It is clear that senior centers face many challenges as they mature from their beginnings as recreational and congregate meal programs to multipurpose, multiservice organizations serving a variety of communities and older persons. Some senior centers function more as service agencies serving economically disadvantaged, socially isolated, or functionally impaired older adults, while others provide a rich menu of educational health promotion and volunteer opportunities to financially secure, well educated, and physically active seniors. But regardless of their resources and foci, all senior centers face a myriad of challenges as the older population itself grows in numbers and diversity. Perhaps the biggest challenge facing senior centers is how they will respond to the baby boomers as they enter older age.
Senior centers face four challenges if they are to remain a vital part of their communities and attract the coming generations of older adults. The first challenge is for senior centers to examine and articulate their goals and identity. What role(s) will they play and what programs will they offer in the future? It is clear that newly retired older adults today want more than group dining, recreation, and socialization opportunities. Many, but not all, centers today offer a wide range of wellness and educational activities. Some centers will keep or find an important niche in their communities offering traditional programs or serving lower-income and less healthy older adults. The majority will have to continue to respond to the changes in the ‘‘senior marketplace’’ and develop new program options. Second, senior centers will have to develop more effective marketing strategies that can compete with all the other organizations that hope to get the attention and participation of middle-aged adults as they become older. A clear, positive, and well-articulated message of what senior centers can do to keep older adults vibrant and involved with the larger community will be key to this marketing effort.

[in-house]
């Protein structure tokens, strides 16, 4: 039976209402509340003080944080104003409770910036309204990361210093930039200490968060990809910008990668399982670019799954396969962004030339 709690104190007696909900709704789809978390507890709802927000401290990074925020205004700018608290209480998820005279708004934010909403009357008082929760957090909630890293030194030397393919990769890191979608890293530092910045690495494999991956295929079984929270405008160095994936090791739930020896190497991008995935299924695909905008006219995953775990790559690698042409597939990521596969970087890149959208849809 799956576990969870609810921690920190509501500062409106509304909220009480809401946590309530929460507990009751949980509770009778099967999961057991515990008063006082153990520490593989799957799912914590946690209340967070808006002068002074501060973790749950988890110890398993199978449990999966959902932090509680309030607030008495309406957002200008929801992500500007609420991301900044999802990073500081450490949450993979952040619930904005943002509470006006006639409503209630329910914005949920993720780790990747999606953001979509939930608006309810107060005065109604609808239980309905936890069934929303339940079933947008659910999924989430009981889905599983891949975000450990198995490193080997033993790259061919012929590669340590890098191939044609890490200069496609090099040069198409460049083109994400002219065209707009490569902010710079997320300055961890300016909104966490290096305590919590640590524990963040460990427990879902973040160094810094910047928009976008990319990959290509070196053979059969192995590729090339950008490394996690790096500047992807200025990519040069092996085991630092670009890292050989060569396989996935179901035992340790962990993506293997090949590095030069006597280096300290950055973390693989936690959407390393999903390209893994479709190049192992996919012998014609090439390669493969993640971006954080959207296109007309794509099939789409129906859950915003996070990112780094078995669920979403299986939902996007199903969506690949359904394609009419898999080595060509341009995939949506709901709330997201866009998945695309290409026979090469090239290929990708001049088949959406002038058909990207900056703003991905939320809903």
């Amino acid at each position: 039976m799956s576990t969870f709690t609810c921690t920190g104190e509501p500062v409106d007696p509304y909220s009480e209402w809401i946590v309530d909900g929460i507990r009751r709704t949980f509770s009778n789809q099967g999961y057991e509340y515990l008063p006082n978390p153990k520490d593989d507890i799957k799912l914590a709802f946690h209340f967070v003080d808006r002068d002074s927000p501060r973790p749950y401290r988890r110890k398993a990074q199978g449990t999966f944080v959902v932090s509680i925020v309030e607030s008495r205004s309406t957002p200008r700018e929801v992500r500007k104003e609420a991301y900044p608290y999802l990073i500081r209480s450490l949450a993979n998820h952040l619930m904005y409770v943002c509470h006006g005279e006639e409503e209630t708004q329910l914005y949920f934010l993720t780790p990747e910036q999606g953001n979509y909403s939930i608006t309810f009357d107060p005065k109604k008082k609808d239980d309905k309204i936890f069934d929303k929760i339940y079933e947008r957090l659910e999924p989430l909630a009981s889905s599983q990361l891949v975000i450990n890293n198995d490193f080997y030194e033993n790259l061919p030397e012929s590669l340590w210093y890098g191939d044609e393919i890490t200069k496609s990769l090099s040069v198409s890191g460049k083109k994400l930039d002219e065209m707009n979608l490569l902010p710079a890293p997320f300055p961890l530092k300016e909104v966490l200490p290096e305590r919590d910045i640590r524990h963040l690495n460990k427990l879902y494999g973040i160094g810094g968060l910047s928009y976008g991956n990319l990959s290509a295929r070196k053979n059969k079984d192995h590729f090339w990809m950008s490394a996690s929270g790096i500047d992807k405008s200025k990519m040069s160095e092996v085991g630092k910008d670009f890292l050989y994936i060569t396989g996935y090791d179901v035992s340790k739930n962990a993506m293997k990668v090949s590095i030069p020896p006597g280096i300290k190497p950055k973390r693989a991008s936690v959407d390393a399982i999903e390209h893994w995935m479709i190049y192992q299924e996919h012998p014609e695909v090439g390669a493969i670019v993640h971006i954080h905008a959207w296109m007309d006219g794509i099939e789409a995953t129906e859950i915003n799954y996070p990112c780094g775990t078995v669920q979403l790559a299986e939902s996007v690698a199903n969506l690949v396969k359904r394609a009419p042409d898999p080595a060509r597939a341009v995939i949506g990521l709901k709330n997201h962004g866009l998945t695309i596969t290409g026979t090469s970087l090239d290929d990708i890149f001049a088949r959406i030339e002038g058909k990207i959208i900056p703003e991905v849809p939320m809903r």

Third, as center staff plan for new programming, they must remember that the older population is not monolithic, but rather made up of individuals with different interests. The baby boom includes two ‘‘generations,’’ those who experienced the 1960s and 1970s as teenagers and very young adults, and those who reached those ages a decade later. Add education, ethnicity, and income, and the diversity becomes very apparent. Thus, choices and flexibility will be important to attracting boomers as they reach retirement age as will an understanding of the differences based on these sociodemographic characteristics. Finally, senior center advocates must step back and consider the strengths of centers within the context of the larger public policy issues that face America as it prepares for the baby boom to age. The issues include: retirement and financial security; housing and long-term care; spiritual and individual well-being; and how society can continue to provide opportunities for older adults to remain productive, contributing members of their communities and the nation as a whole.